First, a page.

In this interaction, Alexandra selected the linguistic resources--French and English--that were most likely to draw responses from Donald-Smith and Apricaka and to engage them in her process of positioning. The two boys also used the two linguistic resources; however, they did not comment on her use of French and English. Donald-Smith reacted to her turns and showed interest in her house in Poland: he accepted her reflexive positioning and interactively positioned her as someone with connections to another country, another home. He accepted her transnational subject position.

Summary and Concluding Thoughts

In this paper, I focused on Alexandra's negotiation of transnational subject positions in oral interactions with peers and adults. She showed that she had developed the linguistic skills she needed in the dominant culture of her francophone minority school. In an English environment in British Columbia, Alexandra was able to add French and English to her linguistic repertoire, while also continuing to use Polish and preserve her affective bonds with Poland, her society of origin. Alexandra's subject positions as transnational were not always recognized by her classmates. There was tension between a subject position Alexandra put forward for herself--that of a transnational who could read Wikipedia in Polish--and the subject position her classmates attempted to impose on her, influenced by the school's discourses which emphasized monolingualism and, accordingly, did not accept a transnational subject position as legitimate. When an adult or peers recognized Alexandra's transnational subject position, however, her turns were not only more frequent in the interaction but also richer in term of her use of linguistic and cultural resources.

If we agree that identity matters at school, and that identity and language are not just linked but "powerfully intertwined" (Garcia-Mateus and Palmer 245), then we need to take steps to foster plurilingual students' reflexive positioning as transnational to accommodate linguistic diversity and bi/plurilingual practices, and to encourage participation rather than exclusion or separation. Adopting a plurilingual and pluricultural paradigm in the curriculum and in the classroom could help education stakeholders in francophone minority schools acknowledge that languages other than French, and cultures other than francophone cultures, are assets, not obstacles. Additional languages--languages other than French, which is the target language in francophone minority schools--should be framed as resources that can be used as stepping stones to scaffold more accomplished performances in the target language. (28)

There are many ways teachers and other education stakeholders in francophone minority schools can include additional languages in their practices. The language awareness approach (29) and the use of dual-language books (DLBs) in literacy instruction (30) offer great potential in this area, as both promote positive attitudes toward a plurality of languages as well as the development of metalinguistic abilities. Both can be used to recognize and value a wide range of languages--home languages of immigrant, refugee, or culturally and linguistically diverse students, as well as languages of plurilingual and transnational students--and to promote children's cultural awareness. These approaches to literacy can allow students to negotiate subject positions other than that of a monolingual French speaker.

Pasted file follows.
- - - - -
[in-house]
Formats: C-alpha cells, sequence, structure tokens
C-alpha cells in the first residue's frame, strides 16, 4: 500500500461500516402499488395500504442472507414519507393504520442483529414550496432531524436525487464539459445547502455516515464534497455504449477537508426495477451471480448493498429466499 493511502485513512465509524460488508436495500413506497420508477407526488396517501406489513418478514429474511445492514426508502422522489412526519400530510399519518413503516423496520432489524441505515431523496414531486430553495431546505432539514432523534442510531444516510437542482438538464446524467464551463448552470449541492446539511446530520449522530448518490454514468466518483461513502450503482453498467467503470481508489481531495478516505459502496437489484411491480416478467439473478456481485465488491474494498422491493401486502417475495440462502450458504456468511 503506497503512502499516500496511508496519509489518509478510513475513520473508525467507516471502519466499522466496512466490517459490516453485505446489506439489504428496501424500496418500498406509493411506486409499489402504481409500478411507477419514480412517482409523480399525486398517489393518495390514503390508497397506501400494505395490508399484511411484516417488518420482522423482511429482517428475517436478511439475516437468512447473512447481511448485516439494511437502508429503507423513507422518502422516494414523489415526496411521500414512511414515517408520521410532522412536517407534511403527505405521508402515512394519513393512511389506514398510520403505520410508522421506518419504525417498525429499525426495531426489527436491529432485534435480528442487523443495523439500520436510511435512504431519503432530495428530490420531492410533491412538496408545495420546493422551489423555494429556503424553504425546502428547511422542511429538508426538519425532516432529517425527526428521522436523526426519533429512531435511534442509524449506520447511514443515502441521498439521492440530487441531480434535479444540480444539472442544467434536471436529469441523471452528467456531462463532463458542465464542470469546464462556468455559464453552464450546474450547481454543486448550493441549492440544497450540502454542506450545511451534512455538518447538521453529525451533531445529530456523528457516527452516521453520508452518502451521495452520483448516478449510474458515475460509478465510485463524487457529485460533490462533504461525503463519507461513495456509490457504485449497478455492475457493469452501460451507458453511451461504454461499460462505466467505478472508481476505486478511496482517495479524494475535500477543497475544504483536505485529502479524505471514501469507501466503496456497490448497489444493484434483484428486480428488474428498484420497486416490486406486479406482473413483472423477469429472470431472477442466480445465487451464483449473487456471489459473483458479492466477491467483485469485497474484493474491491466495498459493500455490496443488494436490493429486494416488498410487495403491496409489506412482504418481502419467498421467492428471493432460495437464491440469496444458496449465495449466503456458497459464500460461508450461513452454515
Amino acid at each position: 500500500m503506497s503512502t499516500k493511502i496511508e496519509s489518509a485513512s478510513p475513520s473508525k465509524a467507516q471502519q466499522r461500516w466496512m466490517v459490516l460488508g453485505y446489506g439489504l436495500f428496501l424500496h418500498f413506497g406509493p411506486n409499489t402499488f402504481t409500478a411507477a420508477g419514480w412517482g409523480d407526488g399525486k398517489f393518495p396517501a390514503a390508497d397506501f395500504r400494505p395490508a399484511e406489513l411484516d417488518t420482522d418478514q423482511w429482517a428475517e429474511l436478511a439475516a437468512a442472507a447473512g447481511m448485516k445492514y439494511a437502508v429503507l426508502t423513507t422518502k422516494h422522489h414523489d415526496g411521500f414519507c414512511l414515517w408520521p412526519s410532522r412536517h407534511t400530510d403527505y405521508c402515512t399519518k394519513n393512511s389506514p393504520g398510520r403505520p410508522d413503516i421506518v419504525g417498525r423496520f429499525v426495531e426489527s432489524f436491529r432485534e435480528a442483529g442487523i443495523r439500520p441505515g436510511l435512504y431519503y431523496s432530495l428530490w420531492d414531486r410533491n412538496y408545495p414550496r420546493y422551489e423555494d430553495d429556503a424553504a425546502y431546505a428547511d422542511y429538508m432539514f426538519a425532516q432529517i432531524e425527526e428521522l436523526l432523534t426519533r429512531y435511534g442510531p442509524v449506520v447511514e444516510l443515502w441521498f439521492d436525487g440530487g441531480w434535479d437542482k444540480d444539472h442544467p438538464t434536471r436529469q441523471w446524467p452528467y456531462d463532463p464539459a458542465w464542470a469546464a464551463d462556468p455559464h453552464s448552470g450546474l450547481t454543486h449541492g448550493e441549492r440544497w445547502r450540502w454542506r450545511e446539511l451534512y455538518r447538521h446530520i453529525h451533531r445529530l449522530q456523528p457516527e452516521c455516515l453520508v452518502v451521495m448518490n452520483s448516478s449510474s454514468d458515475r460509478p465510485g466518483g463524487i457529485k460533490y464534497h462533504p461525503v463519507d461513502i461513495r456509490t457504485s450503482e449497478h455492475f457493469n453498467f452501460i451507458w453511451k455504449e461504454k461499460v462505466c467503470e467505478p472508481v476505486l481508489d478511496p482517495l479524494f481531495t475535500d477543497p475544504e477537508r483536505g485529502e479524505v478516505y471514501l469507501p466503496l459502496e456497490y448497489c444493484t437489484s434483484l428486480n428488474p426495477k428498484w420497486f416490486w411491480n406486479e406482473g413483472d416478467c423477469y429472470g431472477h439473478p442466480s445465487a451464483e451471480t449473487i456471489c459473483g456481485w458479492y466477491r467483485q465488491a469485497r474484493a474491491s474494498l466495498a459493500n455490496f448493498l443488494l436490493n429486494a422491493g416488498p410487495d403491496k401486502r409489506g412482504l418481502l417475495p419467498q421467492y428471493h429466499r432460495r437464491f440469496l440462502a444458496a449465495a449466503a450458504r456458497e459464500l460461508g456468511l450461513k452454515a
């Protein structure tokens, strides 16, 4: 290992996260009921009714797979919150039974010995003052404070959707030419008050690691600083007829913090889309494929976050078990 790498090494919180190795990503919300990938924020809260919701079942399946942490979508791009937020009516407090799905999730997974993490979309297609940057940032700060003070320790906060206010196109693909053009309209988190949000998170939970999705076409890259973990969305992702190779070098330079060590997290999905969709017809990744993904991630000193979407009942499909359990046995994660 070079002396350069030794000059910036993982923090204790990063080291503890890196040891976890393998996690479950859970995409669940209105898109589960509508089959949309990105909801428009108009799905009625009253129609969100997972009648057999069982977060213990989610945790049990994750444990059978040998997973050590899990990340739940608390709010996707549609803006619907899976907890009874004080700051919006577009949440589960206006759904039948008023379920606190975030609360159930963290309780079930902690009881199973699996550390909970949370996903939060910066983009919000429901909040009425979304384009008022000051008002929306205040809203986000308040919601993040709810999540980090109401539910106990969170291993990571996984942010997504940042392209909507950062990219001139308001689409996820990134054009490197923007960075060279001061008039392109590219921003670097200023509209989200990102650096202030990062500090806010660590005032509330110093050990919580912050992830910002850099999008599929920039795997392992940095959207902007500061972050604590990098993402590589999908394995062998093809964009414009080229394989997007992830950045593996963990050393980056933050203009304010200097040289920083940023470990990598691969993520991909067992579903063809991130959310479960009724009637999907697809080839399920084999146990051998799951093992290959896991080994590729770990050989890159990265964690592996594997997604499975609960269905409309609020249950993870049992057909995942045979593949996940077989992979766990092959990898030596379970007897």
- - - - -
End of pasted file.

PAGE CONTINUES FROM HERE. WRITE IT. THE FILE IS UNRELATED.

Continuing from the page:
The creation of multilingual or dual-language identity texts (31) could also foster the recognition of a larger range of subject positions, such as transnationals and plurilinguals. In the context of francophone minority schools, students could create multilingual or dual-language texts in collaboration with the English Language Arts teachers, or in collaboration with classmates. ScribJab, a combined website and iPad application, could be used to help students create, narrate, illustrate, and publish multilingual texts. (32) ScribJab could become a new tool in students' process of positioning themselves as transnational, allowing plurilingual students to foreground their bonds with a society of origin, but also with the host society.

The goal of these pedagogical approaches--language awareness, DLBs, and multilingual or dual-language identity texts--is not to teach languages other than the target language (French, in the case of my study). The intention is to develop a plurilingual and pluricultural paradigm in the curriculum and in the classroom by promoting positive attitudes toward plurality of languages. These approaches can help create a classroom space where plurilingualism is recognized as a continuum, with students using and combining different linguistic and cultural resources in different contexts to fulfill differentiated communication needs. When adopting these approaches, however, educators should to be mindful not to adopt an "essentialist" (Goodhart) view of languages as being tied to countries (i.e., by asking students "Who speaks Farsi and would like to talk about their hometown in Iran?," when many students who speak Farsi may have been born in Canada). We need to recognize that identity work is a constant process of positioning oneself and others, and that students may choose to put forward (or to downplay) certain subject positions (Doran) depending on the context.